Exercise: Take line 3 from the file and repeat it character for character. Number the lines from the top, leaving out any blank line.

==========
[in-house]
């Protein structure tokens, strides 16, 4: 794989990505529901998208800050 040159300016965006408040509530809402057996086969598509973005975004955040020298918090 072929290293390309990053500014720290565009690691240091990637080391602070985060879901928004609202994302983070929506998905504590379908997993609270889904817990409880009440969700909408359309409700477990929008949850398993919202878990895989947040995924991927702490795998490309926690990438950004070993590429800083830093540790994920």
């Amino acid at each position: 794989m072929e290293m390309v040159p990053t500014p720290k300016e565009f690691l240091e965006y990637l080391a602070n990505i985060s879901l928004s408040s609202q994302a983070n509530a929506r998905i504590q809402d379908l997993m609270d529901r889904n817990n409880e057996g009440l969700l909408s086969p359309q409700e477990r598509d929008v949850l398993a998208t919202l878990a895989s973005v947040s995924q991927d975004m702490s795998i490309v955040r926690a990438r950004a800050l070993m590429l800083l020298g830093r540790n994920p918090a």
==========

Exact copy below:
């Amino acid at each position: 794989m072929e290293m390309v040159p990053t500014p720290k300016e565009f690691l240091e965006y990637l080391a602070n990505i985060s879901l928004s408040s609202q994302a983070n509530a929506r998905i504590q809402d379908l997993m609270d529901r889904n817990n409880e057996g009440l969700l909408s086969p359309q409700e477990r598509d929008v949850l398993a998208t919202l878990a895989s973005v947040s995924q991927d975004m702490s795998i490309v955040r926690a990438r950004a800050l070993m590429l800083l020298g830093r540790n994920p918090a």